You may have seen football players take off their medals after a match and wonder what the reason for this is. Some say that it is to show respect for their opponent, while others argue that it has more to do with superstitions or conditioning.
As we investigate further into this topic, there will be no definitive answer as different players have different reasons behind why they do things like taking off their medals before celebrating with teammates and fans on the field.
This article will explore some theories of why footballers take their medals off after winning a match but not during celebrations because we do not yet know if those reasons hold true when there isn’t any pressure from fans in attendance or social media posts being made about it online.
In this article, you’ll learn why football players take off their medals and how it became so popular in some countries and not others.
Why do football players take their medals off?
Football players do take their medals off because of the deception of losing the match, however, winning players may also do so due to the medals being simply too heavy to wear after 90 minutes of exertion. But mostly, Runner-up players found themselves humiliated with silver medals.
It’s a tradition:
Football players don’t often win medals, so when they do it’s a big deal. And while they’re on the field celebrating, they won’t wear their medals. Why? Well, some players say it’s because they want to soak at the moment without anything taking away from it; others say that the medals are simply too heavy to wear after 90 minutes of exertion.
But here’s the thing: nobody knows for sure why this is a tradition that many players follow. It makes sense that some would want to spend a few moments alone with their trophies (and maybe later share them with friends and family), but as far as we know there isn’t any hard-and-fast rule about not wearing your medal immediately following a match.
It’s a superstition:
Some athletes believe that you should never celebrate before you’ve completed your event or game. That way if something goes wrong, you’ll have nothing to regret.
So if winning the game is like crossing the finish line, then photos with your trophy are like stopping at the end of the race to talk to reporters; you can’t do both simultaneously!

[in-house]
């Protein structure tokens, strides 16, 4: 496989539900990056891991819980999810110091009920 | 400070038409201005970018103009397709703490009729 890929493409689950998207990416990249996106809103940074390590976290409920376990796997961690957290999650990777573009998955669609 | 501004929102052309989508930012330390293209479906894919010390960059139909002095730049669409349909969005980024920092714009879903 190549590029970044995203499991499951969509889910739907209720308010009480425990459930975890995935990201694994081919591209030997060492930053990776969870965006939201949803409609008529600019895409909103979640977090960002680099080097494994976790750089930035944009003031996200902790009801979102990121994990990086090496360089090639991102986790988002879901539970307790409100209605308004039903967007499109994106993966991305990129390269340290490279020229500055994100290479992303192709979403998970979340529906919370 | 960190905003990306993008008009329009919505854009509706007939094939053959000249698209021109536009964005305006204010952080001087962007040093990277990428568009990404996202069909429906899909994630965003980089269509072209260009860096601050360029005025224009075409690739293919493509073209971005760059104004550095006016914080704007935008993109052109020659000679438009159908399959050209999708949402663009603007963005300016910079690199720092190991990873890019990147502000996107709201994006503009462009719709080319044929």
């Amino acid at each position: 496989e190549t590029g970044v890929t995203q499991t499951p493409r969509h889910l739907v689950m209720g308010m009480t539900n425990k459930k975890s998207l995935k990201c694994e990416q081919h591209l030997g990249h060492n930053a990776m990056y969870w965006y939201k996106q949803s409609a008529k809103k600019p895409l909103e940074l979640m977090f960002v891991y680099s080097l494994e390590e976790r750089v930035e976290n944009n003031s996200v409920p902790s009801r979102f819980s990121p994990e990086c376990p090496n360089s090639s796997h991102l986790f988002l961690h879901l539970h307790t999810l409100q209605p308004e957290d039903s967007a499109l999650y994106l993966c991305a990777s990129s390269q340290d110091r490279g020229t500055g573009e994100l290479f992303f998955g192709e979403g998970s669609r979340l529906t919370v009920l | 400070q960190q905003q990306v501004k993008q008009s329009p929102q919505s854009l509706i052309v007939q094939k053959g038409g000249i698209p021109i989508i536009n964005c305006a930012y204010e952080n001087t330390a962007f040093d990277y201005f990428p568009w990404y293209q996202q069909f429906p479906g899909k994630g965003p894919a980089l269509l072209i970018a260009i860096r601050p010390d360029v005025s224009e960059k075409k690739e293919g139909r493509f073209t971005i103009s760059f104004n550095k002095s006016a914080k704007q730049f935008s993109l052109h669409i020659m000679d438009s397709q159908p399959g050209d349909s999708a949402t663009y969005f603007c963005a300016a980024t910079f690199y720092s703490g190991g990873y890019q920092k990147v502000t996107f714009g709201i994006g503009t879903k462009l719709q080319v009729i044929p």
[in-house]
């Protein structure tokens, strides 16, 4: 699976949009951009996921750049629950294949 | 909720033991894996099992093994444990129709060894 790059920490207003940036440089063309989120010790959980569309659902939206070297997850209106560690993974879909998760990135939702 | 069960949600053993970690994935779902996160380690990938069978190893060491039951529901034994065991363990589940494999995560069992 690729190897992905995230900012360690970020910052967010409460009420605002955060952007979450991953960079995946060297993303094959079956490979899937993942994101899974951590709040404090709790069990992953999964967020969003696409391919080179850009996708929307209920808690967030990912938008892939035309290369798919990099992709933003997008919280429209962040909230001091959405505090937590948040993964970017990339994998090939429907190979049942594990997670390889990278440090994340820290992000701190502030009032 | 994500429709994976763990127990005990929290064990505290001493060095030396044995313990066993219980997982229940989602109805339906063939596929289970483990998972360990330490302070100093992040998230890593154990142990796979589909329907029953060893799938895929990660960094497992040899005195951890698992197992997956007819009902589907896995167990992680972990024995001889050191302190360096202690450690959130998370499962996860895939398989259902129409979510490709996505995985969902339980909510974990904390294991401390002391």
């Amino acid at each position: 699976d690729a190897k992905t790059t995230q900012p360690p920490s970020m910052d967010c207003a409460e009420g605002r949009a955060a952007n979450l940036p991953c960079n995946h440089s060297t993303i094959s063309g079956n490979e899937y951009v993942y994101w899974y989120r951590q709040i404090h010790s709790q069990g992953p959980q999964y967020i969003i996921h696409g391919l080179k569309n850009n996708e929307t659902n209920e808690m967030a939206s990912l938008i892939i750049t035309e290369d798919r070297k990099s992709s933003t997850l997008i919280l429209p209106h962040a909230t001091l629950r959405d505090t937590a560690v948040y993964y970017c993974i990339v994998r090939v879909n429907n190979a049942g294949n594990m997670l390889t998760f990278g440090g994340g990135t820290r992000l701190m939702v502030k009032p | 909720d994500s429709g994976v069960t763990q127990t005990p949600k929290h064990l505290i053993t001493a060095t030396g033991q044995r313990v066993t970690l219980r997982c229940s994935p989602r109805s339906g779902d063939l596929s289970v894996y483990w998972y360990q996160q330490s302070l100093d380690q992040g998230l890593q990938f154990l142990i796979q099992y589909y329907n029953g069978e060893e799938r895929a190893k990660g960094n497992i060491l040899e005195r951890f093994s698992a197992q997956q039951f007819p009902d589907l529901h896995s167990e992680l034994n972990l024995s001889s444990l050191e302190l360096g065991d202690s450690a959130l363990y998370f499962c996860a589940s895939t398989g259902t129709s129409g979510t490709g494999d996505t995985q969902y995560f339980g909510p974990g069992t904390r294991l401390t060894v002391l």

As for why this might be true specifically for footballers rather than other sportspeople, consider what happens if someone does win prematurely.
They’ll get criticized by fans who think he got ahead of himself only because he didn’t expect his team would lose (or perhaps even score).
Fortunately, these days, most people are good sportsmen and women regardless of whether or not they wear an award around their neck during victory celebrations!
They can’t keep it on:
The answer is actually pretty simple: the medals are too heavy and cumbersome to wear for long. If you’ve ever worn a bulky piece of jewelry (like a necklace, bracelet, or earrings) for an extended period of time.
You’re likely familiar with at least some of the symptoms associated with it. Your skin begins to feel dry and itchy as the metal rubs against your neck. You may find yourself readjusting your clothing or jewelry every few minutes in order to relieve any discomfort caused by friction of the material against your body.
After a while, you give up and take it off altogether (or ask a friend to do it for you), simply because of how impractical and annoying it is to keep on.
For football players who have just won the title game after hours of training and competing, this feeling is magnified by tiredness and sweat.
The combination can make wearing these hefty medals, usually made from gold or silver. So uncomfortable that taking them off is simply easier than trying to keep them on. This certainly isn’t helped by their propensity towards jumping around in excitement post-game!
Some might also choose to take their medals off for practical reasons; if worn during celebrating, there’s an increased risk that they’ll be dropped or damaged from all the jostling around (and perhaps even lost).
Because these precious metals are quite valuable ($10-$15 per gram for gold, $0.50 – $1 per gram for silver), athletes understandably want to ensure they protect their prize while still being able to enjoy themselves without being constantly distracted by its weightiness!
Football players take their medals off because it’s a tradition and a superstition.
Is it legal?
Football players take their medals off because it is customary to do so. While it is not illegal to take your medal off, the game’s rules recommend that you wear them as a sign of respect and honor for the sport.
There are also some cultural reasons that have contributed to this practice. In most Asian countries, athletes will take their medals off after winning a match because they believe that doing so will bring luck in future matches. They think wearing them can lead to bad luck or even death.
The tradition of taking one’s medal off after winning a match has been around for quite some time now and won’t be going anywhere soon!
As mentioned above, there are certain reasons why football players do this but it all comes down to personal preference no matter what culture you’re from or how long ago your ancestors were born in any given country/region.
Is it popular?
A symbol of excellence, the gold medal is an instantly recognizable icon of accomplishment. It’s a time-honored mark of victory, the ultimate prize for any athlete. It’s also not really something that football players like to wear as jewelry.
It’s more common to see them wearing their medals around their necks than hanging from a chain on their chests, but this is an interesting trend that has been seen all over the world in recent years. However, it seems to be more popular in Europe than anywhere else.